“The Unsavory side of ‘Food with Integrity.’ ” report details management practices that lead to worker abuses and call into question protocols Chipotle put in place after recent food safety crises
New York — After dozens of outbreaks of food borne illness incidents over the past four years, Chipotle gave lip service to reforms in their work practices, but the fast-casual restaurant has continued to engage in management practices that lead to abuses of workers that may create food safety risks for consumers, a new study says.
Scores of employees interviewed for the study reported management pressure to work fast without following proper food safety procedures, such as:
- One worker being pressured to work while sick, even after the worker vomited part way into his shift;
- undercooked chicken being served to a customer because the grill cook out in place had not been properly trained;
- workers pressured to work so fast that during lunch and dinner rushes, they often flipped over chopping boards used to cut raw meat, and reused the boards without washing them;
- one worker who cooked food had to clean feces off the floor or ceiling of a bathroom multiple times without hazmat suit or adequate protection equipment;
- pressure to work without stopping, with no time left to wash their hands for hours on end.
In the report, “The Unsavory Side of ‘Food with Integrity,'” workers told researchers that their managers often knew when supposedly independent audits were coming because other managers or field leaders who have undergone inspection often tip them off. Workers reported that managers relax rules outside of inspection periods and tightened up adherence to food safety protocols when inspections are imminent.
“The findings of this report call into question the effectiveness of measures that Chipotle put in place to solve their food safety crises of a few years ago,” said Sally Greenberg, executive director of the National Consumer League, which co-authored the report. “If Chipotle executive management and the Food Safety Advisory Council are responsible for making sure that this program is implemented effectively to keep the public safe, they have been asleep at the wheel.”
The National Consumers League, America’s pioneering consumer advocacy organization which has been representing consumers and workers on marketplace and workplace issues since their founding in 1899, undertook the study after SEIU Local 32BJ brought the organization information from field organizers about what were learning about practices that could affect consumer food safety from Chipotle workers they were supporting in their organizing efforts.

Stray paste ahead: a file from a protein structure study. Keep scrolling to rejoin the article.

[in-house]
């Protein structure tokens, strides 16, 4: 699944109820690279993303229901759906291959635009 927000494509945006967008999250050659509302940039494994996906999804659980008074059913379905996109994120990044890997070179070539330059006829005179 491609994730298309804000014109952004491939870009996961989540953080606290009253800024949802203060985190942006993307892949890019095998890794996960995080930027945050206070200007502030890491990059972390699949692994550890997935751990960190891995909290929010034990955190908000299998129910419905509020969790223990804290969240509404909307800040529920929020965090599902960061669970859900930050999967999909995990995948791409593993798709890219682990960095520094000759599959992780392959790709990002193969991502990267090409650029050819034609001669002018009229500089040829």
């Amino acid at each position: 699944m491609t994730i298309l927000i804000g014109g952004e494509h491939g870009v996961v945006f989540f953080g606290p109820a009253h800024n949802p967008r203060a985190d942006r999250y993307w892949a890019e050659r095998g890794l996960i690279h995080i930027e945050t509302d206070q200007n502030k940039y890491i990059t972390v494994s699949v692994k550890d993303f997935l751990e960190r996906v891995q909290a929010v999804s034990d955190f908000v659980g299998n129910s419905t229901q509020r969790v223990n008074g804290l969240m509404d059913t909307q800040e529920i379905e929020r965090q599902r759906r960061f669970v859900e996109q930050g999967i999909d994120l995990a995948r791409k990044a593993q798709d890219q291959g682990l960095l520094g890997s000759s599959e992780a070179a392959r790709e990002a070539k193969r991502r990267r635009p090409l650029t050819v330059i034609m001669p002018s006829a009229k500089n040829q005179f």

Organizers and researchers spoke to hundreds of workers, then undertook formal interviews with 47 workers at 25 stores in New York City. These interviews and statements form the basis of the report, which also included analysis of a variety of corporate filings, press reports, and other publicly available documents.
“We chose to blow the whistle on these practices and abuses because our Chipotle managers did not listen to us,” Jeremy Espinal, a Chipotle worker, said. “It’s a pressure-packed workplace where supervisors intimidate you and retaliate against you.”
“I am speaking out because I want to make Chipotle a better place to work and a better place for customers to eat,” Jahaira Garcia, another Chipotle worker, said. “This job is how I support myself, how I help my father out with expenses at home and how I am able to partly pay for my school fees.”
32BJ President Kyle Bragg thanked the National Consumer League for working with the union and thanked the workers for their courage.
“I believe that these workers are Chipotle’s best assets,” Bragg said. “They can put the integrity back into ‘food with integrity.’ Give them a voice on the job and they will help Chipotle achieve the lofty ideals of its marketing.”
Report findings include:
- Managerial pay incentives that promote cutting food safety corners: managers can earn up to an additional 25% of base pay by meeting performance goals that include reducing labor costs, creating a highly pressurized work environment. This bonus program may incentivize managers to meet productivity goals by cutting corners on food safety or by violating worker protection laws.
- Ineffective store audits: Worker interviews revealed that general managers frequently know when supposedly independent audits are coming because other managers or field leaders who have been inspected often tip them off. Workers reported that managers have relaxed rules following outside of inspection periods and tightened up adherence to food safety protocols when an audit is imminent.
- Pressure to work sick: New York-based workers reported that managers have pressured crew members to work while sick or retaliated against workers for taking paid sick leave.
- Minimal training: Despite the substantial skills needed to safely prepare Chipotle’s fresh food menu, many new hires receive minimal training and “learn as they go” from co-workers who may not have received much training themselves.